The First World War: 1914-1918

The First World War marked a major turning point for the Canadian Red Cross Society (CRCS), establishing it as Canada’s leading wartime humanitarian aid organization. From the moment the war broke out in August 1914, Canadians were keen and enthusiastic supporters of Red Cross work.  The number of Red Cross branches (with official charters) and Red Cross auxiliaries (church groups, clubs, etc. who worked for a local Red Cross branch) across the country exploded, and financial donations flooded in.  Women – who were not allowed to participate in the military at this time – were especially active in their support for the Red Cross, and the knitted “comforts” (socks, scarves, sweaters, etc.) and medical supplies (ex. Bandages) they produced by the millions became a symbol of women’s contributions in wartime.  As Superintendent of Supplies, Mrs. Adelaide Plumptre brought a business-like efficiency to women’s wartime production.  Volunteers also packed food parcels for Prisoners of War, and by the end of the war volunteers were also producing jam and other canned foods for invalid soldiers overseas.  The Society donated large sums of money to the relief work of  other Red Cross societies, and at the end of the war, to the cause of civilian refugees returning to devastated areas of Europe. 

While Canadians fundraised and produced comforts and medical supplies back home, the Society set up overseas headquarters in London, England, from which to coordinate its work in Britain and France.  This work encompassed the establishment and support of a number of rest homes and hospitals in England (including, most famously, the Taplow hospital on the Astor family’s Cliveden estate) and the provision of comforts and supplementary medical supplies to Canadian, British, French, and other allied hospitals.  CRC volunteers visited convalescing soldiers in Britain, attempted to trace missing soldiers, maintained files on all Canadian Prisoners of War (with the assistance of the ICRC), and corresponded with family members in Canada about the status of their sick, wounded, missing, or captured loved ones.  A separate but related CRC relief effort took place when Canadian and other allied troops were sent to Siberia in 1918.  All of these activities took place in close cooperation with the British Red Cross (still the CRCS’s “parent” Society, at this time), but the Canadian Red Cross Society gained valuable experience and confidence over the course of the war.  It also solidified its positive relationship with Canadians:  the Society offered them a variety of concrete means of helping sick, wounded, and captured soldiers.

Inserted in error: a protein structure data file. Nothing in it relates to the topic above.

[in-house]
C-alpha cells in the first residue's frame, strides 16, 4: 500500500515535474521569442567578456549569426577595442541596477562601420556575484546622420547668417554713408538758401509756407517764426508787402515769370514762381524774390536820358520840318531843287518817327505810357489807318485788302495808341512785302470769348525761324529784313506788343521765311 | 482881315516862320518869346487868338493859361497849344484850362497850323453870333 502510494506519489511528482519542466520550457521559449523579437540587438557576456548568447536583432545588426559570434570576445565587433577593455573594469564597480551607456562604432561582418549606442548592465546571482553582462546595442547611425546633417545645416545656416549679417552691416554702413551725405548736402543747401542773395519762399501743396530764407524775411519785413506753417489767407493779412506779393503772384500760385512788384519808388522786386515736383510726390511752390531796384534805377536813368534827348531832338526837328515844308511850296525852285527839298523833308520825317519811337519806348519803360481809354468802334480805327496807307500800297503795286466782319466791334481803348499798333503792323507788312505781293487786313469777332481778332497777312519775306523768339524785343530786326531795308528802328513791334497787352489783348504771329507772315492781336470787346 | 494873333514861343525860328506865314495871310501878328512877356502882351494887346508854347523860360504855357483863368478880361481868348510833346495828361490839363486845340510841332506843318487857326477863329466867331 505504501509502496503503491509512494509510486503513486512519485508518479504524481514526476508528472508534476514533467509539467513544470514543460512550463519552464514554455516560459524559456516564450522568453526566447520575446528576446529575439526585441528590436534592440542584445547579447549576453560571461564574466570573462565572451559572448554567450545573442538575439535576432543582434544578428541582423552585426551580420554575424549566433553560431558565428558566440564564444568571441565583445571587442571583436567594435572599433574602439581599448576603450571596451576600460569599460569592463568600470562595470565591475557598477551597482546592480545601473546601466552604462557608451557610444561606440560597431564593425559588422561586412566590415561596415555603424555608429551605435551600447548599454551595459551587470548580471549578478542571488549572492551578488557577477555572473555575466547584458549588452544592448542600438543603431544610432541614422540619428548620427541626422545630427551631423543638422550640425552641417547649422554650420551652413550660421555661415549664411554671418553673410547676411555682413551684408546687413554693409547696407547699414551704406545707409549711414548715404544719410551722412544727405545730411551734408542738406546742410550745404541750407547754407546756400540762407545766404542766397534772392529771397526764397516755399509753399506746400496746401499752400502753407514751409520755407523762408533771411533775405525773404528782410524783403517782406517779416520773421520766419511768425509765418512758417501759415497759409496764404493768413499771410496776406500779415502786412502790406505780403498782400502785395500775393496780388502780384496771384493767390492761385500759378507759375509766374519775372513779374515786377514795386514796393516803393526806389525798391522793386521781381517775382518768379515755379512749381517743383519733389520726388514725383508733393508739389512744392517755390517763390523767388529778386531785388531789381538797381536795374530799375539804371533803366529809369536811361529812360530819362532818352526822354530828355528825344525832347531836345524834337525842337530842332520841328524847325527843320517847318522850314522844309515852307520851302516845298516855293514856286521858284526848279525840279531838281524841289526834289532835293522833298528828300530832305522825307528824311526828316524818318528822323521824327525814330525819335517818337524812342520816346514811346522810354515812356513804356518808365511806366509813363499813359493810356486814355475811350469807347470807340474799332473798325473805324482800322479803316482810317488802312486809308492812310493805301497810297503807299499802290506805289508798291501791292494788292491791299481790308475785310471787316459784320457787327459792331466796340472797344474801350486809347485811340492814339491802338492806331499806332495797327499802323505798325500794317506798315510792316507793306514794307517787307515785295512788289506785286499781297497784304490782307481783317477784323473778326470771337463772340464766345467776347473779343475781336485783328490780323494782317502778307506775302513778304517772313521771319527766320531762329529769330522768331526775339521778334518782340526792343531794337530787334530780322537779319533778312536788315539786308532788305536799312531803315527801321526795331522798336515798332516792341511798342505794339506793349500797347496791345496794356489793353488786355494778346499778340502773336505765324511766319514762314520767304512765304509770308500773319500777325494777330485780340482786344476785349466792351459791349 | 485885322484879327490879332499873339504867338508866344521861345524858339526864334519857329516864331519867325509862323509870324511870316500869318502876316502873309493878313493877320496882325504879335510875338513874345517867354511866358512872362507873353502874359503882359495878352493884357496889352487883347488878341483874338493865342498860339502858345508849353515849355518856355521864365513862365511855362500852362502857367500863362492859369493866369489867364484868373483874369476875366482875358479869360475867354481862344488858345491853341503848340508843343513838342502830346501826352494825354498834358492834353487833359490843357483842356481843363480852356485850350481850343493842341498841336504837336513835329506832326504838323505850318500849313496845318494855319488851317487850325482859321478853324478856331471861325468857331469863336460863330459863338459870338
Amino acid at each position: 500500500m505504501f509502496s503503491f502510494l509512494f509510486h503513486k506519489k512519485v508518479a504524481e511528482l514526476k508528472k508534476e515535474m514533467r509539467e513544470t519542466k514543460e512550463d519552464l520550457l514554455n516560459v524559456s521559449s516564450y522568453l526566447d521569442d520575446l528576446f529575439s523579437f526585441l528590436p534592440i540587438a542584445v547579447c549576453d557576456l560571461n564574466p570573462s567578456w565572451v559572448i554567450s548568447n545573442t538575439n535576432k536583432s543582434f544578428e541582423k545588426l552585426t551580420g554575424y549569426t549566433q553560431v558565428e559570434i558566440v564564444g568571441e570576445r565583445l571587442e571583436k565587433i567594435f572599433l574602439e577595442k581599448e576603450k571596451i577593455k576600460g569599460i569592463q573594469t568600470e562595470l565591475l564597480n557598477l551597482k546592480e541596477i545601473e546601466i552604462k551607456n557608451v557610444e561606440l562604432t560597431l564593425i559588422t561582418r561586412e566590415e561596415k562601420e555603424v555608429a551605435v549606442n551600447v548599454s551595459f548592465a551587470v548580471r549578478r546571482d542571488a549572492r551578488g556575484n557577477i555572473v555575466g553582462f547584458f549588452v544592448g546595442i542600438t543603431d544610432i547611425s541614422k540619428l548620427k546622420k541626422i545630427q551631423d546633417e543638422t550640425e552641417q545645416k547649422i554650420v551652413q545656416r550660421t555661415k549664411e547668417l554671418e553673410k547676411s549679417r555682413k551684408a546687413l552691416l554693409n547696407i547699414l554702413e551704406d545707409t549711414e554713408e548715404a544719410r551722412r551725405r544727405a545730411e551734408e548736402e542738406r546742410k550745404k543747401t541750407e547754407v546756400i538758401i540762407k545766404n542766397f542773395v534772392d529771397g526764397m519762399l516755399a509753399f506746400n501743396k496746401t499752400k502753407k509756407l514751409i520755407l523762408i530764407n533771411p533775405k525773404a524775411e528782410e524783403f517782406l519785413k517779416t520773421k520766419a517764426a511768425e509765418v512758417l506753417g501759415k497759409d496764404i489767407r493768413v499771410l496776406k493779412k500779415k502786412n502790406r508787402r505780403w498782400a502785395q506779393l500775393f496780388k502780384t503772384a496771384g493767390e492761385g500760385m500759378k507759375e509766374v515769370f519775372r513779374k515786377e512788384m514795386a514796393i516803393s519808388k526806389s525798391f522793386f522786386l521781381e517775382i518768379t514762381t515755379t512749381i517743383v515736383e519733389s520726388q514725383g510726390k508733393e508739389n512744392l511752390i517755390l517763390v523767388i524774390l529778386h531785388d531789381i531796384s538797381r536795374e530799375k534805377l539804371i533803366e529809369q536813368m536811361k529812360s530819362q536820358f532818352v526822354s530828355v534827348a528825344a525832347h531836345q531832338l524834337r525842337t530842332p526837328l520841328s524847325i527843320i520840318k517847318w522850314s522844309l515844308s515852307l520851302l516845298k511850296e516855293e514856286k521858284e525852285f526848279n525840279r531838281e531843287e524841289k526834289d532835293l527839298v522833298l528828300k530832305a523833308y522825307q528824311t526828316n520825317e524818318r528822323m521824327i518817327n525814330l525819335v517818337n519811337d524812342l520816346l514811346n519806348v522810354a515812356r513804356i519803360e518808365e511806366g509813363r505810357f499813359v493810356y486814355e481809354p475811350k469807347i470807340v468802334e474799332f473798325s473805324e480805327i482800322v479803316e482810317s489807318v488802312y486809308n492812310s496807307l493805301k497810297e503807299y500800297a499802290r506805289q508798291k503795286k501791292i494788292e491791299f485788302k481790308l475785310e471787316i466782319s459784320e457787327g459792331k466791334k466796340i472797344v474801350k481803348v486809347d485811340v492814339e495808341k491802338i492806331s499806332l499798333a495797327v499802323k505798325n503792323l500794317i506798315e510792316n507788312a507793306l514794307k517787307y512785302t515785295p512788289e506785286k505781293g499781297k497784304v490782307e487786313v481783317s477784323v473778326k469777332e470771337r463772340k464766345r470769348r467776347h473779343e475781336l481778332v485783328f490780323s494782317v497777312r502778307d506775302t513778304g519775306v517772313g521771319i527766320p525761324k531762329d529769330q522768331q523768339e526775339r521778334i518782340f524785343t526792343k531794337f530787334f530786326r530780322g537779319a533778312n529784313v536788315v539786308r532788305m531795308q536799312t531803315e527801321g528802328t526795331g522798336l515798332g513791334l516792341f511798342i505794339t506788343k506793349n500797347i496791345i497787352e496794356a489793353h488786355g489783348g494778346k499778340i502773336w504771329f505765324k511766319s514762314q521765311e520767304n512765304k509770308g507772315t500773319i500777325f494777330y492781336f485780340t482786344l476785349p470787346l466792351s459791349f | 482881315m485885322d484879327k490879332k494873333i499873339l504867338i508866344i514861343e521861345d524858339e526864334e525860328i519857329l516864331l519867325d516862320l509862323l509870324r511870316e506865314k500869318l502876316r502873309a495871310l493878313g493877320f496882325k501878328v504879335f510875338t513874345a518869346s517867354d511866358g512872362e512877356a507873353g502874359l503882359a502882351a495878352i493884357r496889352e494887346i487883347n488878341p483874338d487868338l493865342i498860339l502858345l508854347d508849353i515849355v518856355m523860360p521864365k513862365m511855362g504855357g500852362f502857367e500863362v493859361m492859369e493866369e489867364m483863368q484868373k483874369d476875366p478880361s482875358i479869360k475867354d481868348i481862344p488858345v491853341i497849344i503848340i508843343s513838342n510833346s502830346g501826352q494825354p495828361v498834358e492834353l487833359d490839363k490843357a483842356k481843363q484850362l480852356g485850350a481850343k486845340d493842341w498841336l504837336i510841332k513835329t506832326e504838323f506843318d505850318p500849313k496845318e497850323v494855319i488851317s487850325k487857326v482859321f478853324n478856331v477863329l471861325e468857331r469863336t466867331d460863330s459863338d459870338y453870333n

Sources:

CRCS.  Annual Reports.  1914-1918.

Glassford, Sarah Carlene.  “Marching As to War:  The Canadian Red Cross Society, 1885-1939.”  PhD dissertation, York University, 2007.